Continuity of Operations and Services

Many persons with disabilities rely on uninterrupted home and community services and supports. If businesses or government agencies close or restrict staff, there is a risk that these services will be disrupted. Ensuring continuity of operations means that public agencies, community organizations, health care providers, and other essential service providers are able to continue performing essential functions to meet the needs of persons with disabilities. Government strategies must address disruption in services and develop contingent sources of comparable services.

 

Access to Information

Persons with disabilities must be able to receive timely and accessible information about what steps they must take to minimize the risk of infection; what actions are being taken that may affect their living arrangements; and the availability of services, caregivers, medication, and other changes critical to their personal planning and preparedness that may directly impact their daily life.

Instructions must also be provided for service providers in accessible formats to maximize their health and minimize the spread of infection.

Government entities must provide communication that is equally effective to all audiences at all times. This includes ensuring that all televised public announcements are live-captioned and provided by qualified sign language interpreters. Websites and other digital and electronic information must be accessible to people with vision, hearing, learning, intellectual and developmental, and dexterity disabilities, and to individuals who do not read print because of their disability. This must include information to be delivered via assistive technology such as text-to-speech devices and Braille readers. All communications must utilize plain language to maximize understanding and the information must be provided in multiple languages for people with limited English proficiency.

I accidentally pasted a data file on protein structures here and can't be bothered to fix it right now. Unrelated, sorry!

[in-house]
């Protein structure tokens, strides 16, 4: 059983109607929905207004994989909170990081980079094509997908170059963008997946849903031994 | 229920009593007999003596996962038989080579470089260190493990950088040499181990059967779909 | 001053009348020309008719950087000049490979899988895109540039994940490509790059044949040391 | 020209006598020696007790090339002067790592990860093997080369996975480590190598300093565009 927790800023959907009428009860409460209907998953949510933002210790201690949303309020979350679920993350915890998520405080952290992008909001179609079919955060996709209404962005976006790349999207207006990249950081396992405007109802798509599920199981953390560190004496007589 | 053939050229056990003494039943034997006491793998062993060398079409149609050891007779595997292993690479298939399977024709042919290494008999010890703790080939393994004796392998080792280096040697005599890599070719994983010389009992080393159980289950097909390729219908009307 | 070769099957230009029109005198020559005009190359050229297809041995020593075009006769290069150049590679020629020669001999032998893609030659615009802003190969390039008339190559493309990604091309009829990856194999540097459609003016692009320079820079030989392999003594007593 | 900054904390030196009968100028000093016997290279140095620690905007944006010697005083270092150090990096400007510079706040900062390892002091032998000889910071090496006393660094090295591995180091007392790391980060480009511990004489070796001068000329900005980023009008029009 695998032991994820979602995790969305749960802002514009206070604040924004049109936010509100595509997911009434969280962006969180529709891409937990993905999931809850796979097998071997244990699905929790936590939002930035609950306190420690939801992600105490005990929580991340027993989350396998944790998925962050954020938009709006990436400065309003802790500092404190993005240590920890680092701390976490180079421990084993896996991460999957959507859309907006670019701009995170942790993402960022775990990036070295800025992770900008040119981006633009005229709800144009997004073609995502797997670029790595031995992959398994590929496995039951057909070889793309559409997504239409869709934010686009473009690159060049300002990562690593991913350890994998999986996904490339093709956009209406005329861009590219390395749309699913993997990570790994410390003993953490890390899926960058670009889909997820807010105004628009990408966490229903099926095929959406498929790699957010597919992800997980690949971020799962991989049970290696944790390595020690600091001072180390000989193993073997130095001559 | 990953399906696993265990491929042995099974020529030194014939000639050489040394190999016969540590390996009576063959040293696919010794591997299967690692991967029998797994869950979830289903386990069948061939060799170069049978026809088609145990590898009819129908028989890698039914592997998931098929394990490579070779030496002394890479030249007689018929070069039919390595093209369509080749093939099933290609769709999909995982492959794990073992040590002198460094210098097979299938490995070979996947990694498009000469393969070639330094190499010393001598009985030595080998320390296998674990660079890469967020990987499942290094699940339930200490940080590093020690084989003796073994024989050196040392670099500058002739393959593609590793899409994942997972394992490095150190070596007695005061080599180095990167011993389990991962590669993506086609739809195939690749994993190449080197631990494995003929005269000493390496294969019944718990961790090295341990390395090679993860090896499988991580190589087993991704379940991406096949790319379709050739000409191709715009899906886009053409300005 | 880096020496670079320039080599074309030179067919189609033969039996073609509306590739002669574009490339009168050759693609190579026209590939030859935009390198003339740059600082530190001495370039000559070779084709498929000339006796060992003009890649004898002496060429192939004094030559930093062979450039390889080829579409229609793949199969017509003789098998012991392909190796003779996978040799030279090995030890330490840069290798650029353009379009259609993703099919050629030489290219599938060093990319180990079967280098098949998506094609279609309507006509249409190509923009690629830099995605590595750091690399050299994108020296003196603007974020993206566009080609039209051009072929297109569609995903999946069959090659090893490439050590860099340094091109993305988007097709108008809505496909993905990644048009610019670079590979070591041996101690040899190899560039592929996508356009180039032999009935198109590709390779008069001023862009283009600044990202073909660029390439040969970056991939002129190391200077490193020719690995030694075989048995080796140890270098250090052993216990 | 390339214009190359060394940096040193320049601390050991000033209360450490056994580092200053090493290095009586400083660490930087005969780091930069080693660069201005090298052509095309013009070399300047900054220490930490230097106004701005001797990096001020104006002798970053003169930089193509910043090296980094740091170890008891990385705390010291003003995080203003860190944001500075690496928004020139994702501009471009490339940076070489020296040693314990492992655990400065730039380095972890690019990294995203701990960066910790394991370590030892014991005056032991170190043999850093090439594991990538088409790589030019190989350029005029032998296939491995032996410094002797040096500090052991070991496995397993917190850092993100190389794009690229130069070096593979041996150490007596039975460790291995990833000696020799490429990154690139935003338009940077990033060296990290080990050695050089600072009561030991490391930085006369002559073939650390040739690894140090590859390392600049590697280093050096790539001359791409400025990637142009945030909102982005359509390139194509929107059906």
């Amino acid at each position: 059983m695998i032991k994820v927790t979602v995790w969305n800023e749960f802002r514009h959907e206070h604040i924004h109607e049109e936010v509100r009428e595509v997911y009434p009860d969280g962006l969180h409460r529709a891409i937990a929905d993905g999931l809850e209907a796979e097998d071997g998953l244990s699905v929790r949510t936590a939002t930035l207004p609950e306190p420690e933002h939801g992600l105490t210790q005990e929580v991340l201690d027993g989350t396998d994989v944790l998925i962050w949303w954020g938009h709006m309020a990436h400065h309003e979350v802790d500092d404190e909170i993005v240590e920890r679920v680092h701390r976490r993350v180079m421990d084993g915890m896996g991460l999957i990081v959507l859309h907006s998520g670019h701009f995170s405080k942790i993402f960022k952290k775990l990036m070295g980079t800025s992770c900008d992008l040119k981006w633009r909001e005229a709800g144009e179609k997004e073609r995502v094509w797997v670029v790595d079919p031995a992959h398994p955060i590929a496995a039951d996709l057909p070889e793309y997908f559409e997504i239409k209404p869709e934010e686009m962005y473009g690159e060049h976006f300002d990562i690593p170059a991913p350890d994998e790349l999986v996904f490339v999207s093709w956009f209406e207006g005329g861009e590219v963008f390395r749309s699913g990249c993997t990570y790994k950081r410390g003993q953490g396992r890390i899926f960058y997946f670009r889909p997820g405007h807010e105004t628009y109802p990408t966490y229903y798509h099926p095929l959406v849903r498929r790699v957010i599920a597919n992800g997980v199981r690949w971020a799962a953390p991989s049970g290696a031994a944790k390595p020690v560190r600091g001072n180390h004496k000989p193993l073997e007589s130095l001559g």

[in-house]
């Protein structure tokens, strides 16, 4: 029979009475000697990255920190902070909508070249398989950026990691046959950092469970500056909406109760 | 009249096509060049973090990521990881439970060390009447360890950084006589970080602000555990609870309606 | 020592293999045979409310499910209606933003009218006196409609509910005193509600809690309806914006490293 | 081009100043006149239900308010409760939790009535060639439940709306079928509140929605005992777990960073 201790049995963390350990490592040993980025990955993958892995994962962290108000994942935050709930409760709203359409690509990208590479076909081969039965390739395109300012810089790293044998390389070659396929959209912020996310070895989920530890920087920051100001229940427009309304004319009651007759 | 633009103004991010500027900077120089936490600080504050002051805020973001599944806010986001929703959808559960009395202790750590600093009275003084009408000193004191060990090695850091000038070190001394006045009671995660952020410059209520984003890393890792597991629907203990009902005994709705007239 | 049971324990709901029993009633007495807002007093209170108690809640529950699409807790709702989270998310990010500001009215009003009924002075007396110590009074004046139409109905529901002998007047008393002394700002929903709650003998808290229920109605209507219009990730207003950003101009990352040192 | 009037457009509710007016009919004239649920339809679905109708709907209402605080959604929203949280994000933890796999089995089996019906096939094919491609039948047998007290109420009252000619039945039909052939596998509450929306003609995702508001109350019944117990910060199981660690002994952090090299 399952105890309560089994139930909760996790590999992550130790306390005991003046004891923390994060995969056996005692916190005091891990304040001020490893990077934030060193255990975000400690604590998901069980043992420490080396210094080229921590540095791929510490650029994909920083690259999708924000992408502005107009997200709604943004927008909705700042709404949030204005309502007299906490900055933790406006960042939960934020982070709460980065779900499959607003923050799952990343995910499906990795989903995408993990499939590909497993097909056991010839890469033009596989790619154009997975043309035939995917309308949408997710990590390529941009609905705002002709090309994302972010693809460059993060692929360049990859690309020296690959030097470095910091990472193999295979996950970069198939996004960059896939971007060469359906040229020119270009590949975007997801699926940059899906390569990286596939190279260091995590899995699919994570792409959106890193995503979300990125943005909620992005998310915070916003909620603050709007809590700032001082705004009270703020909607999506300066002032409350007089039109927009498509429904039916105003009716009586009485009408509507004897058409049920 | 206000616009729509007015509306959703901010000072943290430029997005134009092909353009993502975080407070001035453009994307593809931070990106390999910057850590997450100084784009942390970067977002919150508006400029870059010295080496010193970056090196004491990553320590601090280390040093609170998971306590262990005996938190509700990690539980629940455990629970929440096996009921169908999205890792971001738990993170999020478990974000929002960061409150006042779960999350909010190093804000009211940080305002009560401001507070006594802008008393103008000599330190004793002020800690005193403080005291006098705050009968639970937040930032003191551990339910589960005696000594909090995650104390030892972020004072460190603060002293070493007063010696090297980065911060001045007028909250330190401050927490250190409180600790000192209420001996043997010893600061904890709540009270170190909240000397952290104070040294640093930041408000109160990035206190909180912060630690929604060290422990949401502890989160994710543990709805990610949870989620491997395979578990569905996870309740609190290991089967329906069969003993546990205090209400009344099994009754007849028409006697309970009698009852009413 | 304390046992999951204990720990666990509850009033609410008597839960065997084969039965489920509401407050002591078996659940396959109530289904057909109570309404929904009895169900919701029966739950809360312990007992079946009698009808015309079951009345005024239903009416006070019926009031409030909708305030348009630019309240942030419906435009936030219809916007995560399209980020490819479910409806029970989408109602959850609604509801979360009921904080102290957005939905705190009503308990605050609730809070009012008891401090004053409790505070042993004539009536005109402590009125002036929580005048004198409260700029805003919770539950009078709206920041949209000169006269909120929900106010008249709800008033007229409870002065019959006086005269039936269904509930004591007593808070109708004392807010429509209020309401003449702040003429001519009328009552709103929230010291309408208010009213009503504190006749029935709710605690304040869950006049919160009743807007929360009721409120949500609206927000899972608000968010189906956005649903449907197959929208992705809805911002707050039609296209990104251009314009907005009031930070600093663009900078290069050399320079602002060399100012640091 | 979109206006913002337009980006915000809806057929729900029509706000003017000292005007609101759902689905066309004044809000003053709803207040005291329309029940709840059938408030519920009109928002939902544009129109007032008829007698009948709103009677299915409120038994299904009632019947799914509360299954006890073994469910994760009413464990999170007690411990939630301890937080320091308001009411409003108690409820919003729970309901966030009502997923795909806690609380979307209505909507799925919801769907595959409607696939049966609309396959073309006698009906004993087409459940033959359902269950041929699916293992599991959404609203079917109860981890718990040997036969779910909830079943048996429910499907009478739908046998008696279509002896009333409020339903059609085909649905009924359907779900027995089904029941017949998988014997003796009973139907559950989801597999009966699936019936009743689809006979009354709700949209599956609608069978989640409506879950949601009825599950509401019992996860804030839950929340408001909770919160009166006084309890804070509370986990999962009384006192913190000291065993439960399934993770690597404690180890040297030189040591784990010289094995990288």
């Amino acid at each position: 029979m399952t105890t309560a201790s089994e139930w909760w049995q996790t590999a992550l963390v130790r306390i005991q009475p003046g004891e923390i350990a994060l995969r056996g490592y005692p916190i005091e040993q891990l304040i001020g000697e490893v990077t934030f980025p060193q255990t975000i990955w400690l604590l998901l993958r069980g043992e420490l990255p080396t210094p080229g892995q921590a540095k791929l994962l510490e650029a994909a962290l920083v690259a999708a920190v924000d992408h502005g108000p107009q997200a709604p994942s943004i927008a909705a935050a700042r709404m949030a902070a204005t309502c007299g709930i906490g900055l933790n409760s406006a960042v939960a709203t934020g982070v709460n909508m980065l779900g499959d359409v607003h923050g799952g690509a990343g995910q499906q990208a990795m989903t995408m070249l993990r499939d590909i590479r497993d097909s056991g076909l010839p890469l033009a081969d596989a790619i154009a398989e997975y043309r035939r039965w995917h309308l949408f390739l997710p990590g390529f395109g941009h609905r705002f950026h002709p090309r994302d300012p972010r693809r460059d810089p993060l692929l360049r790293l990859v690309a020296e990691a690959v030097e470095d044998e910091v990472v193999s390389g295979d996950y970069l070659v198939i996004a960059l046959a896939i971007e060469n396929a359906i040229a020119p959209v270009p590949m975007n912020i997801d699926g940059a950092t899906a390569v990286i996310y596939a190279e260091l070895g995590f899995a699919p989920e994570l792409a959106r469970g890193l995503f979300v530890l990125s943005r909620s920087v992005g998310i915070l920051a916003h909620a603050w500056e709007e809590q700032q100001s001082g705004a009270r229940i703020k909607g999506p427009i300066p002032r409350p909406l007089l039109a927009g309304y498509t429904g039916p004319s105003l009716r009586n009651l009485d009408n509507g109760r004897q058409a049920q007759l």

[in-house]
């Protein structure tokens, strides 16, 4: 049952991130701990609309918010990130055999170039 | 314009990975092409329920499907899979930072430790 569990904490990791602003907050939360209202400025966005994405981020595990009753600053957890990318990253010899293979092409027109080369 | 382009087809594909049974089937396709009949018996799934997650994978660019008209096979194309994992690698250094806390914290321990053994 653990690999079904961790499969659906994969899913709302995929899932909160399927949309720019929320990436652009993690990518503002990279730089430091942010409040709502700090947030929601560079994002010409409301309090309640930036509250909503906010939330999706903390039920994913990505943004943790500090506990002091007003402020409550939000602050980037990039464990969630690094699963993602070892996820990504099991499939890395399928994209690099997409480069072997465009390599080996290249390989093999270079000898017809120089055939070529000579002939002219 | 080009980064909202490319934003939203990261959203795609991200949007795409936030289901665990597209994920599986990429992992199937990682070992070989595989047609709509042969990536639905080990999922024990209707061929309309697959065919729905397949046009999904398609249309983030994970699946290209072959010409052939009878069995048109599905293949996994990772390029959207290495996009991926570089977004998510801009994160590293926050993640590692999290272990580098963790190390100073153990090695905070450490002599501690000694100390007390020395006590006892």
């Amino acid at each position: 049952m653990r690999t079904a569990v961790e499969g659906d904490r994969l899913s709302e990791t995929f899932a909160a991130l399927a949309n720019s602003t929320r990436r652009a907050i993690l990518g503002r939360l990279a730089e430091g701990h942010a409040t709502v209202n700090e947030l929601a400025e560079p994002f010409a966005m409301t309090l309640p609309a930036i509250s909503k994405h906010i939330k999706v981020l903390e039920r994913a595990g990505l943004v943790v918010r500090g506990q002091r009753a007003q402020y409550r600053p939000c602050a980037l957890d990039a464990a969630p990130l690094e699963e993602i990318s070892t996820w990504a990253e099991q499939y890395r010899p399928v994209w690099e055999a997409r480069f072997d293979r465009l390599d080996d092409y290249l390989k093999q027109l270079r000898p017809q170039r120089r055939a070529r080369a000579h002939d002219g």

Meeting Daily Living Needs

Like everyone, persons with disabilities have ordinary daily living needs, including access to food (in some cases delivered meals and meals that meet specific dietary requirements), housing, healthcare, in-home, school and community support as well as maintaining employment and access to accessible transportation. If businesses close or their capacity is greatly reduced, these needs cannot be met. Government planners must address how persons with disabilities can continue to meet these needs of daily living, including the possible need to deliver meals, supplementary and alternate disability supports, and other services to persons with disabilities. Providers of these services must have the personal protective equipment and instructions needed to minimize exposure and spread of infection.

 

Living Arrangements and Isolation or Quarantine

We have seen how COVID -19 may affect persons with disabilities and their paid and unpaid caregivers in their own homes, family homes, and in shared living arrangements. In some cases, persons with disabilities and caregivers may require isolation or quarantine. In the event that persons in group living facilities become infected, government planners must address how to provide care for those persons without endangering others in the facility. Government planners must provide instructions for dealing with these complicated situations, explicitly addressing the rights and needs of persons with disabilities. Placement of caregivers and service providers in quarantine or isolation must not leave persons with disabilities without services and supports to maintain their health, safety, dignity, and independence. All physical accessibility, program accessibility, and effective communication accessibility requirements must be met throughout placement in quarantine and isolation.